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In praise-of-creation

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In praise-of-creation

  1. 1. In Praise of Creation Understanding the poem and its languages, and connecting it to the previous poem studied On entry – solve this POETIC riddle: In marble walls as white as milk, Lined with skin as soft as silk, In a fountain crystal clear, A golden treasure does appear. There are no doors to this stronghold, Yet thieves break in and steal the gold. What is it?
  2. 2. How would you praise creation? And what would you praise? • In the poem ‘In Praise of Creation’ Elizabeth Jennings praises all living beings, human and animal alike. The speaker is in awe of the magnificence of life around her. • If you think about the world around you, what would be worthy of a poem, what aspect of ‘creation’ are you impressed with?
  3. 3. First reading of the poem, read and answer these questions: • What do you think of the poem? Has Jennings successfully made you share her feelings about the world around her? • What is she praising exactly? • Who does she think made the world (can you tell? If so, what would you use to prove this?)
  4. 4. Some info about the poet • Elizabeth Jennings (July 18, 1926 - October 26, 2001) is an English poet whose works usually relate intensely personal matters (though not necessarily autobiographical) in a plainspoken, traditional, and objective style. Her verse frequently reflects her devout Roman Catholicism and her love of Italy.* • With this info in mind, who do you think she ‘holds responsible’ for creation? *https://www.britannica.com/biography/Elizabeth-Jennings
  5. 5. Analysing the poem in detail, in pairs, answer these questions (stanza 1, 2, 3): • Look at the first stanza. What is Jennings saying here and what is the effect of the repeated use of ‘one’? • She offers evidence that creation is so amazing that one simple thing is already awe inspiring. We are made to contemplate this and are likely to share her awe. • What aspect of nature is she impressed with most in stanza 2? How does she make us see this? • The order of / in nature. This is stressed in the order in this stanza (anaphora in lns 6 & 7 ao) and what she describes. • What aspect of nature is being admired in stanza 3? How does the poet build anticipation in this stanza? • The tiger, coming with a warning sign. But the last two lines indicate something is about to happen…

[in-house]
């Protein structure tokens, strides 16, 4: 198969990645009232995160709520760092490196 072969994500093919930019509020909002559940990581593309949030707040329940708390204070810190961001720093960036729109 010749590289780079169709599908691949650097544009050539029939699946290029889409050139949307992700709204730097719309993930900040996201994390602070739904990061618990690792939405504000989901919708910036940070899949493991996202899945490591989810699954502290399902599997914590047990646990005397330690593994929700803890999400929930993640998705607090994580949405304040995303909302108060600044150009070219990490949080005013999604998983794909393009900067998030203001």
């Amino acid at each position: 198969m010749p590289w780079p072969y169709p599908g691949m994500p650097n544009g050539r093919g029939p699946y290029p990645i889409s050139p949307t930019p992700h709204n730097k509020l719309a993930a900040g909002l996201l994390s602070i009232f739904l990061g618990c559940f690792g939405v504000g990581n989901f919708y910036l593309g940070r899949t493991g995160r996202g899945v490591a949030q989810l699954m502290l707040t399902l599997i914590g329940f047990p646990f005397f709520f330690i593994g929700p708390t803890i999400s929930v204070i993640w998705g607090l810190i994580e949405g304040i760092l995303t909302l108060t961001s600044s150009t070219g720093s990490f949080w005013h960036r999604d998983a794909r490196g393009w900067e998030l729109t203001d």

6. 6. • What do you think she is describing in stanza 4? This is what she built towards in stanza 3; what’s the effect of what we are reading now? • The speaker describes the way the shadow of the tigress falls over the tiger, and there would be “a passion” and “a scent”. The speaker is referring to the mating of the tiger and the tigress. The world seems to go “turning, turning”, which might imply things are out of control OR it might mean that in spite of this the earth keeps spinning, order remains. Either way, the event is put down as memorable, special – “beyond reason” in such a way that we understand the significance. We share her awe. Analysing the poem in detail, in pairs, answer these questions (stanza 4):
  7. 7. • The poet doesn’t include humanity until the very end of the poem. What parallel does she seem to make and how are ‘we’ also different? • The mating shows some parallels to what might be a human sexual experience. The use of the word “man” at the end of the poem confirms this; it’s the first time it’s mentioned. After a poem that reflects upon nature and all of creation. At the end of the poem she mentions a human being whose mind is left “ajar”. This might suggest that human intercourse is just as ordered as the rest of creation, however, there seems to be difference in that the animals are ‘quiet’ after sex and humans are left with ‘mind ajar’, so pondering creation (like she is doing in the poem). Analysing the poem in detail, in pairs, answer these questions (stanza 5):
  8. 8. Language and structure • How does the structure reflect the content of the poem? • The poet describes the order in the world in a very structured (5 4-line stanzas, ABAB rhyme). Stanza 3-4 are enjambed reflecting the passionate story in that part. • What other poetic devices are used to enhance meaning and feeling? • Repetition of ‘one’ / metaphor for the tiger’s skin / personification ‘the season sieves the earth’  all connected to making us understand the order of things and her awe for nature.
  9. 9. Plenary • Write down one difference and one similarity between ‘In Praise of Creation’ and ‘The Cage Skylark’ • Which of these two poems did you like better?

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